Their chances are probably better than you might think. The Westgate Las Vegas SuperBook told ESPN on Sunday that they would have listed Philadelphia at 4-1 to win the Super Bowl after their win without a Wentz injury, but if Wentz is done for the season, its odds will drop to 14-1. Without adjusting for the vig thrown in across the various team bets for the bookmaker’s benefit, Philadelphia’s projected chance of winning Super Bowl LII falls from 20 percent to 6.7 percent.

To put things in context, the Eagles’ odds at 14-1 tie them with the Falcons for the sixth-best figure in the NFL. They’re just behind the Rams at 12-1 and ahead of teams such as the Seahawks (18-1), Chargers (18-1) and Panthers (20-1), each of whom have franchise quarterbacks who aren’t injured. The Falcons were a 2-seed last season and ran through the NFC when their defense, which was a far bigger regular-season weakness than Philadelphia’s offense figures to be with Foles, got hot during the postseason. It helped that the Cowboys lost in the divisional round to the Packers, ceding the Falcons home-field advantage in the NFC Championship Game.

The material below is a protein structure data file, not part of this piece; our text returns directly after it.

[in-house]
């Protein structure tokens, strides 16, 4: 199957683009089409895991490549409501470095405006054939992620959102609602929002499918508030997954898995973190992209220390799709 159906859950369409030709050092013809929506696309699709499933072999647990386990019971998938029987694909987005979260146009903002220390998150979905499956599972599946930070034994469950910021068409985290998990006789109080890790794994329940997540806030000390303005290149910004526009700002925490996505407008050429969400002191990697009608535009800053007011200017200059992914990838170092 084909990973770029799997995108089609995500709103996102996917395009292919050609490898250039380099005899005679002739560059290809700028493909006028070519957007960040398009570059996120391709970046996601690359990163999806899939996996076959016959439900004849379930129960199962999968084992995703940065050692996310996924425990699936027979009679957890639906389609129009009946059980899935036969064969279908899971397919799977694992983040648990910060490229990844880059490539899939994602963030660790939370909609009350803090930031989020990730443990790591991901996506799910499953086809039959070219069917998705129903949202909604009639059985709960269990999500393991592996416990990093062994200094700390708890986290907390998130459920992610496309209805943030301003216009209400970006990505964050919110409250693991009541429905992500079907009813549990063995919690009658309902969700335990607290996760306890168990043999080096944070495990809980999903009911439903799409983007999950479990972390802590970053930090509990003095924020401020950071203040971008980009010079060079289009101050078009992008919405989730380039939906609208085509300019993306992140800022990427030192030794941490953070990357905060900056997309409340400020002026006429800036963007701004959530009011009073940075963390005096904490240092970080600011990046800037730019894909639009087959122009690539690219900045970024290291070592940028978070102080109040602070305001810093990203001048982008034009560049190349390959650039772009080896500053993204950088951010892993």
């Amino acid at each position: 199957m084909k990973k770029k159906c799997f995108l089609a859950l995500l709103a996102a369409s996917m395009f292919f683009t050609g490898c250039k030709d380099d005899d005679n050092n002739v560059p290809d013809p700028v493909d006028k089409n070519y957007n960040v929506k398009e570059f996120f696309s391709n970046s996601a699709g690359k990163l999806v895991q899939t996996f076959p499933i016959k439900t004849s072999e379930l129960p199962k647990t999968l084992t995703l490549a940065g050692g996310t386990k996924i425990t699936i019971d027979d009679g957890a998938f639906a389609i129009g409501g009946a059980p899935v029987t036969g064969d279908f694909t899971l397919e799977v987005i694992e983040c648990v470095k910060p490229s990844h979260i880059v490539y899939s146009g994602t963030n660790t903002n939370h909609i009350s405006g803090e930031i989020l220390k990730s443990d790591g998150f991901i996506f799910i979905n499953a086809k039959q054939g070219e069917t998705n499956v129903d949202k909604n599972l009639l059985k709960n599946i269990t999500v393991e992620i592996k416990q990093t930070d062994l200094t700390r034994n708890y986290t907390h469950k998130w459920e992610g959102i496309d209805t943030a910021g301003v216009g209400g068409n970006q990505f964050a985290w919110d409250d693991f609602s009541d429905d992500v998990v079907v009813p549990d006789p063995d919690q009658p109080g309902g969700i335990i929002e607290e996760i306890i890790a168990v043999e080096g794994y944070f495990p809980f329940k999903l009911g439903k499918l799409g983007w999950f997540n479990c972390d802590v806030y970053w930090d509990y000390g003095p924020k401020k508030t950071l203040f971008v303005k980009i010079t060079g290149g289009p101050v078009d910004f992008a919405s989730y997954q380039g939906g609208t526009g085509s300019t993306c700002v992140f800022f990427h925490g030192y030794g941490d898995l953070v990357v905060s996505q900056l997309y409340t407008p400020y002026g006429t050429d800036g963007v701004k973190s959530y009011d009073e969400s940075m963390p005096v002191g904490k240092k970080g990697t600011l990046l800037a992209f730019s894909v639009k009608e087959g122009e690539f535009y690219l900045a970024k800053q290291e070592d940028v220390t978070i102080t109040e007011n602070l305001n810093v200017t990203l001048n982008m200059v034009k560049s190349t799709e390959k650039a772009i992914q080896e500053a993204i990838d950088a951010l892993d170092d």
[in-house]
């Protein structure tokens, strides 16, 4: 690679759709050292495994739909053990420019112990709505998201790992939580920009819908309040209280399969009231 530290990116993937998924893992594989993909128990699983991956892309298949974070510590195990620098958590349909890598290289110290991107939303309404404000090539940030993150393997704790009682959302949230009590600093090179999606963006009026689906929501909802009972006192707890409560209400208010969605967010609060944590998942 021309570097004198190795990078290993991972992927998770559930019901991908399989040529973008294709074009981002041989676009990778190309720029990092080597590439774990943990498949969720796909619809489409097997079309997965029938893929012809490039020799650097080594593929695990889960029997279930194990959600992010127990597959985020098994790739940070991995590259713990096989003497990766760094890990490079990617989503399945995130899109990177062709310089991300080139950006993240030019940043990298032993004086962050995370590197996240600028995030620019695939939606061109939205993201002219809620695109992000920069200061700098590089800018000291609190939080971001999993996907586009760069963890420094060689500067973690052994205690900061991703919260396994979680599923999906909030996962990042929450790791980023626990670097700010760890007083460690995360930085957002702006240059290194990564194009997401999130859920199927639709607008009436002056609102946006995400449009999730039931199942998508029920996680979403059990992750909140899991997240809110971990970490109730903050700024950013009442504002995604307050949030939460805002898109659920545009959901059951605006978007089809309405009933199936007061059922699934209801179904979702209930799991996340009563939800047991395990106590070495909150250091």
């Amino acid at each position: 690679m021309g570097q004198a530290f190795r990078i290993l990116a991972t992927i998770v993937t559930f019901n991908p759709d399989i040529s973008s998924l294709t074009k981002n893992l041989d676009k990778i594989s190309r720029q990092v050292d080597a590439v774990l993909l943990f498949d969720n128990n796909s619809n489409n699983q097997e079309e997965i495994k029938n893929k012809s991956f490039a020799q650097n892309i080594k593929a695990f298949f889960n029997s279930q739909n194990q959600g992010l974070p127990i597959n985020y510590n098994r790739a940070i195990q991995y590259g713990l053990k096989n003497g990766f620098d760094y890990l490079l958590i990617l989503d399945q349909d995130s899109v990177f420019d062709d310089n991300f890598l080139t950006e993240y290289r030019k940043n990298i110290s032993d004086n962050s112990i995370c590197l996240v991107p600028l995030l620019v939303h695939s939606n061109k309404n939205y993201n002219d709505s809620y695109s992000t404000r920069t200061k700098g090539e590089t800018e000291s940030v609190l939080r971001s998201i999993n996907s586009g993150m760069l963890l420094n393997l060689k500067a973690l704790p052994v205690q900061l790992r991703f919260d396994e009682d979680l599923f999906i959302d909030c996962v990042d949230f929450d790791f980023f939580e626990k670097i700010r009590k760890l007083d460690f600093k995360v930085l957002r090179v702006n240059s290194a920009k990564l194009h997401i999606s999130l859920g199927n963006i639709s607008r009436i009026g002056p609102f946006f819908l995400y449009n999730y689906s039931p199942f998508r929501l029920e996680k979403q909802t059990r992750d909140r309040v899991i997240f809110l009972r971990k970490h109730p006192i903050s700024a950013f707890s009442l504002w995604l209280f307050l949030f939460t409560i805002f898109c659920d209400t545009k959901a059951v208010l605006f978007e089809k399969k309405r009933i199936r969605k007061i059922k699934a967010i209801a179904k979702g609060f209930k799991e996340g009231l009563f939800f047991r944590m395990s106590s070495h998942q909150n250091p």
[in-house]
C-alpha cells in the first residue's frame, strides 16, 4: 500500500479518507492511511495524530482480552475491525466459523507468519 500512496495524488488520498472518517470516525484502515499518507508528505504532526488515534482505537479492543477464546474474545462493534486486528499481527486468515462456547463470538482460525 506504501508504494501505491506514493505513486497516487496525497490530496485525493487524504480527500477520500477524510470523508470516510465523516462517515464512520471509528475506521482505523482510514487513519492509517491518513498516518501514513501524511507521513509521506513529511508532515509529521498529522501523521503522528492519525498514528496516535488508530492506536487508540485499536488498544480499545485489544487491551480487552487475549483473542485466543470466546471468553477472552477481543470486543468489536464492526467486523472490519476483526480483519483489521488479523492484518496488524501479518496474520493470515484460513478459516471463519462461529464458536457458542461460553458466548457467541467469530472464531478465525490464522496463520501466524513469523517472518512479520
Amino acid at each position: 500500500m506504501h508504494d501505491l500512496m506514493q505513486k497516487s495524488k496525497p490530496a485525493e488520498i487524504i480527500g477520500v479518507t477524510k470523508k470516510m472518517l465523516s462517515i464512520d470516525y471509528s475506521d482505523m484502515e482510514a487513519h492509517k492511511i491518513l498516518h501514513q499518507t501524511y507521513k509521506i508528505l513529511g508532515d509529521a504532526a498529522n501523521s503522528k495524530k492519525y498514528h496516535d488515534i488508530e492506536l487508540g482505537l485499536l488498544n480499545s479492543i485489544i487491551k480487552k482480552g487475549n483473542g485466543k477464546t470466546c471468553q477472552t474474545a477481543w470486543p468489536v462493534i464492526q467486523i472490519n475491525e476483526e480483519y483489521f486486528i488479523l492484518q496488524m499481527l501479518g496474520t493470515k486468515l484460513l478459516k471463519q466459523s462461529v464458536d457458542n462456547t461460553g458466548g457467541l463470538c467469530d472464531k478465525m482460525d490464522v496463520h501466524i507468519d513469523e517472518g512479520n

The Eagles wouldn’t have similar odds to those teams if the season started anew today, but they’ve already placed themselves in excellent shape for the postseason with three games left to go. Their win over the Rams — combined with Minnesota’s loss at Carolina — pushed the Eagles into the top spot in the NFC.

Pederson’s team is in great tiebreaker shape, too. It holds the head-to-head tiebreaker over the Panthers and Rams. The Eagles’ 9-1 record in the NFC puts them a game ahead of the 8-2 Vikings and two games ahead of the 7-3 Saints. The third tiebreaker is common games, and the Eagles also have a one-game lead on both the Vikings and Saints.

Philadelphia’s schedule from here on out also isn’t very scary. Its final road game of the season takes it to the Meadowlands to face the Giants before it heads home to go up against the Raiders and Cowboys, neither of whom may have much to play for. The Vikings still have to head on the road to Lambeau to play the Packers, who are likely to have back Rodgers. Carolina hosts Rodgers and the Packers this week with a road game against the Falcons to come. The Saints still have to play the Falcons (and vice versa). The Rams travel to Seattle this week. If you had to pick a schedule for your favorite team to play the rest of the way, you would choose Philly’s.